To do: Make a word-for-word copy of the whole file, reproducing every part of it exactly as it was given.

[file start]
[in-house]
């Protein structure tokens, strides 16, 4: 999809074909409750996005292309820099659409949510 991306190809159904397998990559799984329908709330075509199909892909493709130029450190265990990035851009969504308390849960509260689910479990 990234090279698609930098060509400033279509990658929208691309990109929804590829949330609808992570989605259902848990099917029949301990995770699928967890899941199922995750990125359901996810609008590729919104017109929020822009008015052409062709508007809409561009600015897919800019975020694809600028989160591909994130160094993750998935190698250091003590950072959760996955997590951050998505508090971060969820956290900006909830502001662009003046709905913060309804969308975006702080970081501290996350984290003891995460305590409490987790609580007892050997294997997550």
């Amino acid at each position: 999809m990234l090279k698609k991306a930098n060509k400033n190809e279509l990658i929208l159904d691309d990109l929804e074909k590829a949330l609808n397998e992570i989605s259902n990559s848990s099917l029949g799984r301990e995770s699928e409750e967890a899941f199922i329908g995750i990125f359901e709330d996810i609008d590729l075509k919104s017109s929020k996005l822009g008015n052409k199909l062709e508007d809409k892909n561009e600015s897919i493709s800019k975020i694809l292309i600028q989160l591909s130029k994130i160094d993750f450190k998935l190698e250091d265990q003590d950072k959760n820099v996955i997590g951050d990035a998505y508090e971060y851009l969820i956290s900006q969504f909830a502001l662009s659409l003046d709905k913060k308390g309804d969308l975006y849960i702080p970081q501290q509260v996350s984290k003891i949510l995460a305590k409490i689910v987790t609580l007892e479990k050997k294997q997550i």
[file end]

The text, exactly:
[in-house]
């Protein structure tokens, strides 16, 4: 999809074909409750996005292309820099659409949510 991306190809159904397998990559799984329908709330075509199909892909493709130029450190265990990035851009969504308390849960509260689910479990 990234090279698609930098060509400033279509990658929208691309990109929804590829949330609808992570989605259902848990099917029949301990995770699928967890899941199922995750990125359901996810609008590729919104017109929020822009008015052409062709508007809409561009600015897919800019975020694809600028989160591909994130160094993750998935190698250091003590950072959760996955997590951050998505508090971060969820956290900006909830502001662009003046709905913060309804969308975006702080970081501290996350984290003891995460305590409490987790609580007892050997294997997550």
């Amino acid at each position: 999809m990234l090279k698609k991306a930098n060509k400033n190809e279509l990658i929208l159904d691309d990109l929804e074909k590829a949330l609808n397998e992570i989605s259902n990559s848990s099917l029949g799984r301990e995770s699928e409750e967890a899941f199922i329908g995750i990125f359901e709330d996810i609008d590729l075509k919104s017109s929020k996005l822009g008015n052409k199909l062709e508007d809409k892909n561009e600015s897919i493709s800019k975020i694809l292309i600028q989160l591909s130029k994130i160094d993750f450190k998935l190698e250091d265990q003590d950072k959760n820099v996955i997590g951050d990035a998505y508090e971060y851009l969820i956290s900006q969504f909830a502001l662009s659409l003046d709905k913060k308390g309804d969308l975006y849960i702080p970081q501290q509260v996350s984290k003891i949510l995460a305590k409490i689910v987790t609580l007892e479990k050997k294997q997550i």